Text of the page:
Missionary Schools In The Dock

Missionary Schools In The Dock

29 November 2011
Rising Kashmir
Ishfaq Ahmad Shah

Srinagar: Mutahida Majlis Amal, an amalgam of various religious groups of Kashmir formed to check “apostasy” in Kashmir, Tuesday asserted that all the Christian missionary schools should stop recitation of morning prayers and distribution of literature if it is against Islamic teachings and principles. It was also decided that the students of various schools should be allowed to offer Friday congregational prayers and no examination should be held on Fridays. The declaration came after the MMA formed a committee “Tahafuz-e-Iman committee” (TIC). Hurriyat (M) chairman, Mirwiaz Umar Farooq will be the patron of the committee and Head Darul-Aloom Rahimia, Moulana Rehmattullah will be its president. Talking to Rising Kashmir, Mirwiaz said the committee will contact the authorities as well “If the need arises”. “We will make sure that no such situation arises that will be a threat to our faith. So if the need arises we will approach the authorities as well,” he said. TIC will have representation from all the Islamic sects and sub sects including Jamaat-e-Islami, Jamiat-e-Ahle Hadith, Anjuman-e-Shari Shiyan, Darool-uloom Rahimiya, Darool-uloom Bilaliya and others. They will look into the issues related to apostasy and functioning of various NGOs and missionary schools operating in the valley. After its creation, Mirwaiz said the committee has asserted that all the literature that is being distributed in the missionary schools and the prayers recited there should be done away with if it is against Islamic teachings and principals. “Although we recognize the role of these schools, but they should understand that we send our children to their schools to get educated not that their faith should be disturbed. Why any such material would be distributed in the schools which challenges or harms the faith of our children.” The Hurriyat (M) chief said the role of these missionary schools is laudable in terms of providing education to Kashmiri students “but they must not forget that Jammu and Kashmir is a Muslim majority state”. He said the committee also decided that the syllabus and the mode of teaching in these schools will also be looked into “to ensure that no anti-faith activity takes place”. Mirwaiz said the committee also warned the scholars, the institutions and various departments who are allegedly involved in supporting NGOs that carry out missionary works. “We have found that, knowingly or unknowingly, our learned and educated class is helping many institutions and NGOs that carry out the missionary work in the garb of social service. The committee has warned scholars, authorities and institutions who indulge in this activity,” he said. He urged the government to check the growing number of NGOs in the valley. “There is a mushroom growth of NGOs in the valley. I wonder how many have been registered or are being registered by the authorities to work in the valley. The authorities should put a check on these NGOs.” He also appealed the parents to keep a vigil on the activities of their children and also urged the clerics to deliver sermons denouncing acts like apostasy and immorality. The issue of conversions came to fore after a video made rounds of internet showing Kashmiri boys and girls being baptized at a local church.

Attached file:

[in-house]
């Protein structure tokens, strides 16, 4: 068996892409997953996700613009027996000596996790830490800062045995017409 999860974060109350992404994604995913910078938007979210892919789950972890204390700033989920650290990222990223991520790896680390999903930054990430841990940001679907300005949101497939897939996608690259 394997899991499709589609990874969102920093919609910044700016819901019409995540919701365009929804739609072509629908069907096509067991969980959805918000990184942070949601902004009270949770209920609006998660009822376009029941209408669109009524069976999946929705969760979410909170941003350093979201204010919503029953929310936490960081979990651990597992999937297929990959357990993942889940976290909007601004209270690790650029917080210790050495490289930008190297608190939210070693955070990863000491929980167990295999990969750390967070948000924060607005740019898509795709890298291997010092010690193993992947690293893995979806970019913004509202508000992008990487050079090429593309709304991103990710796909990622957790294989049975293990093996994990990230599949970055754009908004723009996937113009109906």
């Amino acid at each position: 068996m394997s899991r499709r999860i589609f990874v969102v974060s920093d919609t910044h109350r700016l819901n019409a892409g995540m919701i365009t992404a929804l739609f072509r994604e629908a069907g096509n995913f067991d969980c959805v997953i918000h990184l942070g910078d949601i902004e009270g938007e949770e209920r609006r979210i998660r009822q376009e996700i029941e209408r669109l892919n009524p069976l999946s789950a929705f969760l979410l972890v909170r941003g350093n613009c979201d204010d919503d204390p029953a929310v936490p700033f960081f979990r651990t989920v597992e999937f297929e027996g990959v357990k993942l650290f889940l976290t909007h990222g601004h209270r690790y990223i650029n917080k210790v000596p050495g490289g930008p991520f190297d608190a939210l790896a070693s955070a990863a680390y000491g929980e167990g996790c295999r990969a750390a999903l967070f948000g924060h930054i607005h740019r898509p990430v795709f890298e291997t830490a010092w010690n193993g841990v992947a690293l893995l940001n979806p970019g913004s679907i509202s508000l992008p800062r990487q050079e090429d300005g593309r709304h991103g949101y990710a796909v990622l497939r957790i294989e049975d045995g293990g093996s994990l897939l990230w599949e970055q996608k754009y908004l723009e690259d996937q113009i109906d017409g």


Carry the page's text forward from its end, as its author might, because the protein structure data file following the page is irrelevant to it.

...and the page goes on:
[Home] [Archives 2011]
Web site maintained by Md. Sadiq & Friends